A gunman shot and killed an emergency physician, a pharmacy resident, and a police officer at Chicago's Mercy Hospital in November, leaving the emergency physicians there reeling from the experience. They cycled through every emotion imaginable, from fear to guilt, but they were able to glean some lessons from their harrowing experience.
Keep Yourself Safe
Basem Khishfe, MD, was working in the ED opposite Tamara O'Neal, MD, for eight hours that day. After learning that she had been shot in the parking lot, he and others wanted to run to their dying friend. “Our first instinct as physicians is to save lives,” he said.
But the shooter was moving toward the ED. The police urgently insisted that they barricade in a break room with other staff and a patient.
One physician started toward the parking lot, but Dr. Khishfe prevented her. “I remember hugging her and telling her I want to run also, but we need to make sure everyone is safe so we can go help Tamara.
“The most important thing is to protect yourself so you can help others when the incident is done,” he said. “You can't help someone if you're dead.”
Training Saved Lives
Dozens of lives were saved because people recognized the crisis and followed their training, said Patrick Connor, MD, the director of the ED at Mercy Hospital. He watched the hospital security tapes after the shooting, and saw the shooter move through the halls toward the ED, where dozens of people had been only seconds before.
“Everyone stepped up and barricaded. People protected themselves and patients and visitors,” he said. “When [the shooter] walked down the hall to our main ED, there was nobody there. Everyone had the courage to think right and do the right things. That's what prevented more catastrophe.”
Those life-saving events were set off by a person running in from outside to report that Dr. O'Neal had been shot, Dr. Khishfe said. “They called a Code Silver immediately. The police showed up really fast. The receptionist in the Family Health Center who used to be a security guard barricaded people. When [the shooter] got to the lobby, there weren't a lot of people there.”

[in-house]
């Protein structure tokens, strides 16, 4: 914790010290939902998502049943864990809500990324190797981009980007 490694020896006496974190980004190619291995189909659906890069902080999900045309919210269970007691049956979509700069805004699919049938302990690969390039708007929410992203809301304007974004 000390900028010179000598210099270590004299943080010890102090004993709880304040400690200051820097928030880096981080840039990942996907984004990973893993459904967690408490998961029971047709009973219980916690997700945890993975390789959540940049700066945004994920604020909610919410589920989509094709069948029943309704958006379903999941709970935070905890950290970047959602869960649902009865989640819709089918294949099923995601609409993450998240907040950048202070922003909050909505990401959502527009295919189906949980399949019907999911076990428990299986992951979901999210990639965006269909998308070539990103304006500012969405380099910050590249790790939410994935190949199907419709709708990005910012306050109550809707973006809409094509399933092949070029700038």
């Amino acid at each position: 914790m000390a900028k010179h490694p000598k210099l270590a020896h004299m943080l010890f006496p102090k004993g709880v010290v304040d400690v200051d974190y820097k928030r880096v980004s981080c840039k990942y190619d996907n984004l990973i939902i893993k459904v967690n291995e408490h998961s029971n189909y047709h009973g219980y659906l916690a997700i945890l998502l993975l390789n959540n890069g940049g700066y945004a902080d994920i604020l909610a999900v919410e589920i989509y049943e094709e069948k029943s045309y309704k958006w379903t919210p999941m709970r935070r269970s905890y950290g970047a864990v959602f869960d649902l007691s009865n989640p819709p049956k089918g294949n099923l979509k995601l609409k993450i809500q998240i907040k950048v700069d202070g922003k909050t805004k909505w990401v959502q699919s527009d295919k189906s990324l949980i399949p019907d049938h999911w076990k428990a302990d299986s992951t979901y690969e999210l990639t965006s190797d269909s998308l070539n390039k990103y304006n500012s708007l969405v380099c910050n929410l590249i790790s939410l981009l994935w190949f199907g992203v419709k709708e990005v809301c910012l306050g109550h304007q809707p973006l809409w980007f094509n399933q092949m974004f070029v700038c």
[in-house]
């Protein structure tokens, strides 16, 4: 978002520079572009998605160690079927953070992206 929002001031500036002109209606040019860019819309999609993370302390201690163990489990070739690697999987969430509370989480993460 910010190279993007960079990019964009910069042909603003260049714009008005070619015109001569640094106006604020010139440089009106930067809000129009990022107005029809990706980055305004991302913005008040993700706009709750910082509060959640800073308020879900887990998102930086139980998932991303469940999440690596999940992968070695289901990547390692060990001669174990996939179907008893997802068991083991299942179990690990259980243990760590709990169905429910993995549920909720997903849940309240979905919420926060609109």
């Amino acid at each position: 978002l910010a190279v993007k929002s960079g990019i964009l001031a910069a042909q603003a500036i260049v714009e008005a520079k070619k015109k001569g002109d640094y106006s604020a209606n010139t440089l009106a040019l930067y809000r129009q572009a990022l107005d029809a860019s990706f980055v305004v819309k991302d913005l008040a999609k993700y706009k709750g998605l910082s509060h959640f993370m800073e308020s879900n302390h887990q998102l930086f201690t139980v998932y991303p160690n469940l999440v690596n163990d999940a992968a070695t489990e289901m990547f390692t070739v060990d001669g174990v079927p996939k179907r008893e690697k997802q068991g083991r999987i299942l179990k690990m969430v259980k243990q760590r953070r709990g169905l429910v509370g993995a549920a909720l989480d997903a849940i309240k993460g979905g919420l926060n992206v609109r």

You're Not to Blame
Some Mercy emergency physicians are battling guilt in the aftermath of the shooting. Dr. Khishfe himself can't shake the image of Dr. O'Neal lying unattended while he and others were following police orders to hide for their own safety. “What if we ran to her earlier? Could I have saved her? I don't know.”
Dr. Connor said he was struggling too. “Tamara was notorious for leaving late,” he said. “She didn't leave until a couple minutes before she was murdered. We should have kicked her out.”
Dr. Khishfe agreed, saying he wished he had picked up more patients on her side so she could have left early. “Maybe if I left with her, she wouldn't be dead,” he said.
But both physicians are quick to redirect themselves from that line of thinking, noting that trauma survivors have to accept that feelings of guilt are normal but irrational.
Dr. Connor encouraged his staff by sharing the words of a colleague who preferred to remain anonymous. “You guys could not have possibly carried her back into the hospital,” the colleague wrote in an email. “[E]ven if you could, there would be NO ONE to assist you, and you probably would have gotten killed because you would immediately have become the target. Just remember that there was no other option.”
Dr. Connor stressed to his staff that they had actually succeeded. “There are faces and names still walking on this earth [because of] your rapid actions,'” he said.
Dr. Khishfe said it is normal to feel guilty. “You just have to know you're not,” he said.
Dr. Khishfe went back to the ED the day after the shooting to be with his friends, overcoming mixed feelings about returning to the scene of the shooting. “I wasn't excited to go to a place where I saw a bloodbath,” he said. “But I sat with everyone in the department. We're coming together, checking on each other. We're talking to each other, taking care of each other. It was helpful for me to come.”
Talking with colleagues is important, Dr. Connor said, because outsiders may never understand the intense emotions and sense of guilt. “You have to be a voice of reason and encouragement,” he said. “You have to listen every day. Explain [to your family] as best you can, but don't ruin your relationships because you're frustrated they don't get how everything has suddenly changed. Don't get angry.”
He also recommended talking to the hospital's Employee Assistance Program professional despite his own initial reluctance to do so. “I found it very cathartic to talk and vent my frustrations to an active listener who was willing to hear my voice in the rawest sense of the word,” he said.
Let Others Help
Emergency physicians must make a mental shift to recover from trauma, Dr. Khishfe said. “We're trained to think of everyone else before ourselves. But now this is about you. You were injured in all of this. You need to recover so you can come back and do the thing you love to do.”
Mercy ED is faced with the practical matter of covering Dr. O'Neal's shifts, but Dr. Connor said it was not the time for his regular physicians to pick up extra shifts. They received many offers, including from a local ED director who covered gaps in the schedule, he said.
Fortunately, Dr. Connor had kept up to date with credentialing part-time physicians. “You should have more staff than you need,” he said. “Convince them to stay on staff even if they're not working. Those people can step in” to fill the gaps and let recovering physicians take time off.